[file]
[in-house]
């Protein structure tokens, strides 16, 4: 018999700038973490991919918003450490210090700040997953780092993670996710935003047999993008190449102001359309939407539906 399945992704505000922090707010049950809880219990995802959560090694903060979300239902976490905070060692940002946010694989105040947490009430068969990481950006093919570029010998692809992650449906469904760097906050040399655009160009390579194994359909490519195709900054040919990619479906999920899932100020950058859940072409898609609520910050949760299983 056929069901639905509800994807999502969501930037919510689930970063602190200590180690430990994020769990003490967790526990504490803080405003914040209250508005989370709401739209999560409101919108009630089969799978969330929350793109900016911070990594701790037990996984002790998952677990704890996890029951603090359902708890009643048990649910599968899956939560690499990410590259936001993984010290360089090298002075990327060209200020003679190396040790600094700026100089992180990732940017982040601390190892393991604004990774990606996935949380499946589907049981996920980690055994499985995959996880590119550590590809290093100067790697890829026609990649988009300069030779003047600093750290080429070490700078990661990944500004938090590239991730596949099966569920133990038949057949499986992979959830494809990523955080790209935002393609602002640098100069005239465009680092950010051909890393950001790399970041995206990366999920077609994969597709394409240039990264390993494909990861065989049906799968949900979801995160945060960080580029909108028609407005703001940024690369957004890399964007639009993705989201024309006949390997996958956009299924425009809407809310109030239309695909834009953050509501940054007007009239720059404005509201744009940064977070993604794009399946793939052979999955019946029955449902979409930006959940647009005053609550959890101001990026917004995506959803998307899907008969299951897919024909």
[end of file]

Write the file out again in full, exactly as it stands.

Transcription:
[in-house]
């Protein structure tokens, strides 16, 4: 018999700038973490991919918003450490210090700040997953780092993670996710935003047999993008190449102001359309939407539906 399945992704505000922090707010049950809880219990995802959560090694903060979300239902976490905070060692940002946010694989105040947490009430068969990481950006093919570029010998692809992650449906469904760097906050040399655009160009390579194994359909490519195709900054040919990619479906999920899932100020950058859940072409898609609520910050949760299983 056929069901639905509800994807999502969501930037919510689930970063602190200590180690430990994020769990003490967790526990504490803080405003914040209250508005989370709401739209999560409101919108009630089969799978969330929350793109900016911070990594701790037990996984002790998952677990704890996890029951603090359902708890009643048990649910599968899956939560690499990410590259936001993984010290360089090298002075990327060209200020003679190396040790600094700026100089992180990732940017982040601390190892393991604004990774990606996935949380499946589907049981996920980690055994499985995959996880590119550590590809290093100067790697890829026609990649988009300069030779003047600093750290080429070490700078990661990944500004938090590239991730596949099966569920133990038949057949499986992979959830494809990523955080790209935002393609602002640098100069005239465009680092950010051909890393950001790399970041995206990366999920077609994969597709394409240039990264390993494909990861065989049906799968949900979801995160945060960080580029909108028609407005703001940024690369957004890399964007639009993705989201024309006949390997996958956009299924425009809407809310109030239309695909834009953050509501940054007007009239720059404005509201744009940064977070993604794009399946793939052979999955019946029955449902979409930006959940647009005053609550959890101001990026917004995506959803998307899907008969299951897919024909």